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Surfwospam
 
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Default 2-prong outlet, 3-prong power strip

I'm trying to help a neighbor set up a computer and printer that her
out-of-state son shipped to her.

My neighbor's house was build in the 1960s and only has two-prong outlets. In
the past, whenever she wanted to use a 3-prong plug device, she just used an
adapter.

I'm wondering if it would be okay to plug in the surge protector/power strip
her son sent into a 3-prong adapter and then plug that into the 2-prong wall
outlet. There would be three devices plugged into the power strip/surge
protector: a CPU, monitor, and printer.

Specifically, I want to make sure we're not risking starting an electrical fire
(or some other calamity).

If she does need to get an outlet turned into a 3-prong outlet, what elements
would the electrician take into account in his price (e.g., distance from
switch box) and what's your best guess on what that might cost?

Thanks in advance for any advice you can provide.

Surf
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Greg
 
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The first thing I would do is be sure if there is a ground present in the box.
A lot of older houses used a grounded system but installed 2 prong outlets. If
so the adapter works as long as you connect the ground tab to the center screw.
With that connected try a 3 light tester.
Better is to use a self grounding recptacle ... all assuming a ground is
actually present in the box.
If there is no ground present she really should try to get a circuit pulled in
for the PC. Surge protectors are not very good without a ground.
  #3   Report Post  
m Ransley
 
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A surge protector does not have a discharge path without a ground.

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Greg
 
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A surge protector does not have a discharge path without a ground.


Surge protectors discharge most of the surge as heat in the MOVs. You will have
no neutral to ground protection tho.


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Speedy Jim
 
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wrote:

In the time it took you to type your message, you could have replaced
the outlet with a 3 prong one. They cost about One Dollar. Just be
sure the outlet (green screw) is grounded to the box with a short
piece of green or bare wire. A home built in the 60's should have a
ground in the box. Just be sure you follow the same wiring that was
used. The black or red wires go to the BRASS colored screws, the
White wires go to the SILVER colored screws, and the green screw is
the ground. Not too dificult to do. Be sure to shut off the power
when you do the job.

Don't just bet on the box being grounded! Grounding recepts were
just being phased in during the mid 60's. And not every section
of this great land adopted grounding simultaneously. The box ground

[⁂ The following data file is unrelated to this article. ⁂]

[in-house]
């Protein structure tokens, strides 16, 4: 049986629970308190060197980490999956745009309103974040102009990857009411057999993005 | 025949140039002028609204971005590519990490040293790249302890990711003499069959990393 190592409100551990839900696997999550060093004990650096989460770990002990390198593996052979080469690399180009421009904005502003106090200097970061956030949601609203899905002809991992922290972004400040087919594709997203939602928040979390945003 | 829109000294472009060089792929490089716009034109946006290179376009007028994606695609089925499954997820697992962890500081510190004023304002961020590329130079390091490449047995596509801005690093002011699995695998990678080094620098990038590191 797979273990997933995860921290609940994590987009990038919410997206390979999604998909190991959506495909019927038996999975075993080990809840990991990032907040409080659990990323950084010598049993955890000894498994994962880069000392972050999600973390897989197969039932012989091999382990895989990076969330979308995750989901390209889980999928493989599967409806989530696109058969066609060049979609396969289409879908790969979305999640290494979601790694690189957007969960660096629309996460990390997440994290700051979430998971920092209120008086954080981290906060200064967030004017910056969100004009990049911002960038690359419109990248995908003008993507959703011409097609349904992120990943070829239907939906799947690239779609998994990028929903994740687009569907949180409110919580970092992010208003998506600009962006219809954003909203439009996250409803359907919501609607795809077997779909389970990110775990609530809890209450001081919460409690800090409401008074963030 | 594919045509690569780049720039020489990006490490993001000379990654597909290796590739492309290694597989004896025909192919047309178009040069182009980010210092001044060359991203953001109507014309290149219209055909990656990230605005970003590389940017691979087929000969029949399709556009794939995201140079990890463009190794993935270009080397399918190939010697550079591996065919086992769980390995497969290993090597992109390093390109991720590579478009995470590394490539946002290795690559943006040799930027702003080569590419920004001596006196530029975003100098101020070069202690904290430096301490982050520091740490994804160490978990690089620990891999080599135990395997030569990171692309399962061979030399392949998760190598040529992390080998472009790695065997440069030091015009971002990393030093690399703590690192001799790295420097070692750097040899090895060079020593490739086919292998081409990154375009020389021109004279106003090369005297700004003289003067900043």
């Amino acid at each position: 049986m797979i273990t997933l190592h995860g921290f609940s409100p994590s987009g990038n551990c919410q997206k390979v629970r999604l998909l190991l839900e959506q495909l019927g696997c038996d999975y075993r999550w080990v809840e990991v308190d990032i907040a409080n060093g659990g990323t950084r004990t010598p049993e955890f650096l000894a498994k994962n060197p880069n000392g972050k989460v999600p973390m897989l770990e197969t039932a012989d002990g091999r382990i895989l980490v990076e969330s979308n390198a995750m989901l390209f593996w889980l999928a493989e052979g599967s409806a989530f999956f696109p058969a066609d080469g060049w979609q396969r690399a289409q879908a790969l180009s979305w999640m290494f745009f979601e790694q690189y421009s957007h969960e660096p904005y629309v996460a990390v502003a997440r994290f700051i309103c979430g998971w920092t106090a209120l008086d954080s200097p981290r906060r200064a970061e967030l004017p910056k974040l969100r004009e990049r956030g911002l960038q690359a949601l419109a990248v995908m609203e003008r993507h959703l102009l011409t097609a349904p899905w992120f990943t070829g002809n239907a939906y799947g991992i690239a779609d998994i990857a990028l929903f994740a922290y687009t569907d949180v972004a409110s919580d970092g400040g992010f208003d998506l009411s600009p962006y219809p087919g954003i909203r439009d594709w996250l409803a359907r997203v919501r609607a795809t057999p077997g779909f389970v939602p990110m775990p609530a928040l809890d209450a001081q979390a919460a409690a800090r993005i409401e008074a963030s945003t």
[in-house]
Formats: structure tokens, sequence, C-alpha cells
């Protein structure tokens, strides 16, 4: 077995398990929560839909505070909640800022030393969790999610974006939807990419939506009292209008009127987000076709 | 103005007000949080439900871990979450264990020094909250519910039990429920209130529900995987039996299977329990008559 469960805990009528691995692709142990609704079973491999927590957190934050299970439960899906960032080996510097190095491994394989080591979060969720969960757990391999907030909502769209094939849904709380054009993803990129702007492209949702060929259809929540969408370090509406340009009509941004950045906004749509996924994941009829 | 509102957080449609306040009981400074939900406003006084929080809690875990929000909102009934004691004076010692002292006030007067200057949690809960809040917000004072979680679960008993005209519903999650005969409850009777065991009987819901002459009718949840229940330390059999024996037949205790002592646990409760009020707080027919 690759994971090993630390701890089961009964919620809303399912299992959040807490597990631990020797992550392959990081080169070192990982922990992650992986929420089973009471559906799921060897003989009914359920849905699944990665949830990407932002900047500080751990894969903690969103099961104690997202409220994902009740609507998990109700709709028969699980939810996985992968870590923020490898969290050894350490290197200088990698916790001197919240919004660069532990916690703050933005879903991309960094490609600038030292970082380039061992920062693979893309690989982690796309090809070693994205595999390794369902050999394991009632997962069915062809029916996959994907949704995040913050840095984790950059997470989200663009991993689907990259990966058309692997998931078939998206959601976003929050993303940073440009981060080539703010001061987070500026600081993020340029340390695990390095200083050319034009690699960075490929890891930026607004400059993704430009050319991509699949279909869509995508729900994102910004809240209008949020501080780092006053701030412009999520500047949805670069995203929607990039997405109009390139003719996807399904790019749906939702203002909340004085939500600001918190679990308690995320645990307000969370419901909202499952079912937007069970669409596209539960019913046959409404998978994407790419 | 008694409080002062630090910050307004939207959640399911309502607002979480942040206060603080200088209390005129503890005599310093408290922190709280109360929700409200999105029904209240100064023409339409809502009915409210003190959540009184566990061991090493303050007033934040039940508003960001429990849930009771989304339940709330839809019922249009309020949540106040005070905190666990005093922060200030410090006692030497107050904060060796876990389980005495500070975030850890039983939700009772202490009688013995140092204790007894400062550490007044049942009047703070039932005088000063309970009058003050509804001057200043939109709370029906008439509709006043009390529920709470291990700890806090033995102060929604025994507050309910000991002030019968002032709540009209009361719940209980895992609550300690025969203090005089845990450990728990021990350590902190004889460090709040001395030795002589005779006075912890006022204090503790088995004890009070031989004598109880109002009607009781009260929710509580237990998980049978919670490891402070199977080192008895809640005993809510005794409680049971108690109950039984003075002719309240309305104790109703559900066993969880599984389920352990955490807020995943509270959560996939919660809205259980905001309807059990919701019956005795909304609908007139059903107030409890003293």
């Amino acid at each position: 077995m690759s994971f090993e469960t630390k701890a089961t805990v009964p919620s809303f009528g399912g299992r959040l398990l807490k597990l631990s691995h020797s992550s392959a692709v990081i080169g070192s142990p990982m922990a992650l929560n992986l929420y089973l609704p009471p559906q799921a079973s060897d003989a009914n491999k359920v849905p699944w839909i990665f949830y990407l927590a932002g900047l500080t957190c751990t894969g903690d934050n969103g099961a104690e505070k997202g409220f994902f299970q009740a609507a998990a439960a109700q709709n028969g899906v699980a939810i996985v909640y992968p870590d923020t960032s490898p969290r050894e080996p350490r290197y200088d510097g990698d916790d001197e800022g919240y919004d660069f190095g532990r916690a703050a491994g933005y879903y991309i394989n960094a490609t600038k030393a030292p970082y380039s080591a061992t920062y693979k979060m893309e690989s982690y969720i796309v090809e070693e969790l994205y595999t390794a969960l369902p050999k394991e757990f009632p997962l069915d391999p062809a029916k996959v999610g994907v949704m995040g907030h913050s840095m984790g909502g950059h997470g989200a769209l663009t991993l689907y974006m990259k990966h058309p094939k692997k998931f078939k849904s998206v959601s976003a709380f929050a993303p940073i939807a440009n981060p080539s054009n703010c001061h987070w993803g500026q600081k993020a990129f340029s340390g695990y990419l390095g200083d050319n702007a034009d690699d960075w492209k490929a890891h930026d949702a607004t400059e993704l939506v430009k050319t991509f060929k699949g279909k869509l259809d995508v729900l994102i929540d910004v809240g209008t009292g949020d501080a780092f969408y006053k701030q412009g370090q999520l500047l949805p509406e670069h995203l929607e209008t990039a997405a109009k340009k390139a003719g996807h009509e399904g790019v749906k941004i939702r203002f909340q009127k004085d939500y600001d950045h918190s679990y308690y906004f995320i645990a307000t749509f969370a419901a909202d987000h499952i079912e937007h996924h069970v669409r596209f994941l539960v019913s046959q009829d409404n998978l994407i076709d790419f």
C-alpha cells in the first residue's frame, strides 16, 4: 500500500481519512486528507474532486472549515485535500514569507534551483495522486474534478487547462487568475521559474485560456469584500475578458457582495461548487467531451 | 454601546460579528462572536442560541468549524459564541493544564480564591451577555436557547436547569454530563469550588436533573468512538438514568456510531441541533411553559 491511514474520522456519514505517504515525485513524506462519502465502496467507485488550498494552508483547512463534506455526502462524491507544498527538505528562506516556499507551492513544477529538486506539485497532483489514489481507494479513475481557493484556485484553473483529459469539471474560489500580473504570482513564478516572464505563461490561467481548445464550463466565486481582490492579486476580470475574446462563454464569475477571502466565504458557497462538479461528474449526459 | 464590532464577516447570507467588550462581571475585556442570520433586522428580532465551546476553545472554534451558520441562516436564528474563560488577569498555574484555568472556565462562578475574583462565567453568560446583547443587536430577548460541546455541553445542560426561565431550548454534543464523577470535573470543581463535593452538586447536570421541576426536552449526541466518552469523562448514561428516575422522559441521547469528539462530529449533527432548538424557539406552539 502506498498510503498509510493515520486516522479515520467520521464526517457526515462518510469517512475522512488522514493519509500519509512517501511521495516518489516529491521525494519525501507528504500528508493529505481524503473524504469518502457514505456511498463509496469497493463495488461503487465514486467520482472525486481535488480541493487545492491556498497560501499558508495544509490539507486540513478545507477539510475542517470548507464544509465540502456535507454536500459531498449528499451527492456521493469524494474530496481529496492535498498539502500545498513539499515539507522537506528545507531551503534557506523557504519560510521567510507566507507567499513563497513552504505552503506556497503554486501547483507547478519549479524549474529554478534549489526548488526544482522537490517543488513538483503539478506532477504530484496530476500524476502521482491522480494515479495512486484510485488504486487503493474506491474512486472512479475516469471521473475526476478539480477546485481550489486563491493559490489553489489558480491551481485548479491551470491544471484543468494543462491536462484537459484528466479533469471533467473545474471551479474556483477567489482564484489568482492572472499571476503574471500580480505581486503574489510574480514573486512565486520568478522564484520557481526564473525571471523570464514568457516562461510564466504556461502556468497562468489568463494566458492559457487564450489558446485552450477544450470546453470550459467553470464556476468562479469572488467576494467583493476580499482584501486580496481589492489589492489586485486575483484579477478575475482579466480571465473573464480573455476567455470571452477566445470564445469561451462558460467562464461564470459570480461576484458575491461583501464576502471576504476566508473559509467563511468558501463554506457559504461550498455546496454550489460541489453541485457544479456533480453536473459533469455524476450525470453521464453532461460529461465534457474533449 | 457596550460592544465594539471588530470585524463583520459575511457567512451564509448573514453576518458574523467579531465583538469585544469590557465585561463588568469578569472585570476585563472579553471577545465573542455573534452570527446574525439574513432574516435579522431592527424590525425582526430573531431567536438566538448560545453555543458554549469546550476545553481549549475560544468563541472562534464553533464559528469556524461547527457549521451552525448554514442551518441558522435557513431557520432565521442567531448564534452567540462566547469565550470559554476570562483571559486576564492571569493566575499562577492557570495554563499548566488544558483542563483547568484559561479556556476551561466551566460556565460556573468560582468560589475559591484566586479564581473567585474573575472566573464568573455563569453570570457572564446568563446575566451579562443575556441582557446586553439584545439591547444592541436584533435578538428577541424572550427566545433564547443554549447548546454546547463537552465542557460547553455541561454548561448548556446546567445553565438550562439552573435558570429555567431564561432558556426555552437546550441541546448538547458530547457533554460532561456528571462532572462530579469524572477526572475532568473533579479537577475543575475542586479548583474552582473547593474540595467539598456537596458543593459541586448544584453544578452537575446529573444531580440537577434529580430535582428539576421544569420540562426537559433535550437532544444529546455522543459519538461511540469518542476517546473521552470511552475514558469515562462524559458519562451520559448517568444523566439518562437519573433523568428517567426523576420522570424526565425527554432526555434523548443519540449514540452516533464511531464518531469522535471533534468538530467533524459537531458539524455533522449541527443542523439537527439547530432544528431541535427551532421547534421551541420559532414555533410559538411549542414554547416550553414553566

path needs to be checked and verified before replacing any 2-prong
recept.

Jim



On 17 Nov 2004 20:36:52 GMT,
(Surfwospam) wrote:


I'm trying to help a neighbor set up a computer and printer that her
out-of-state son shipped to her.

My neighbor's house was build in the 1960s and only has two-prong outlets. In
the past, whenever she wanted to use a 3-prong plug device, she just used an
adapter.

I'm wondering if it would be okay to plug in the surge protector/power strip
her son sent into a 3-prong adapter and then plug that into the 2-prong wall
outlet. There would be three devices plugged into the power strip/surge
protector: a CPU, monitor, and printer.

Specifically, I want to make sure we're not risking starting an electrical fire
(or some other calamity).

If she does need to get an outlet turned into a 3-prong outlet, what elements
would the electrician take into account in his price (e.g., distance from
switch box) and what's your best guess on what that might cost?

Thanks in advance for any advice you can provide.

Surf



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Greg
 
Posts: n/a
Default

The real trick was having a house built to "GI Bill" or FHA standards (common
around Washington DC). Our 1951 house in Md had 3 wire Romex even though the
receptacles were 2 prong. We retrofitted them to 3 prong in the early 60s.

  #8   Report Post  
Junior Member
 
Posts: 7
Default

Quote:
Originally Posted by Speedy Jim
wrote:

In the time it took you to type your message, you could have replaced
the outlet with a 3 prong one. They cost about One Dollar. Just be
sure the outlet (green screw) is grounded to the box with a short
piece of green or bare wire. A home built in the 60's should have a
ground in the box. Just be sure you follow the same wiring that was
used. The black or red wires go to the BRASS colored screws, the
White wires go to the SILVER colored screws, and the green screw is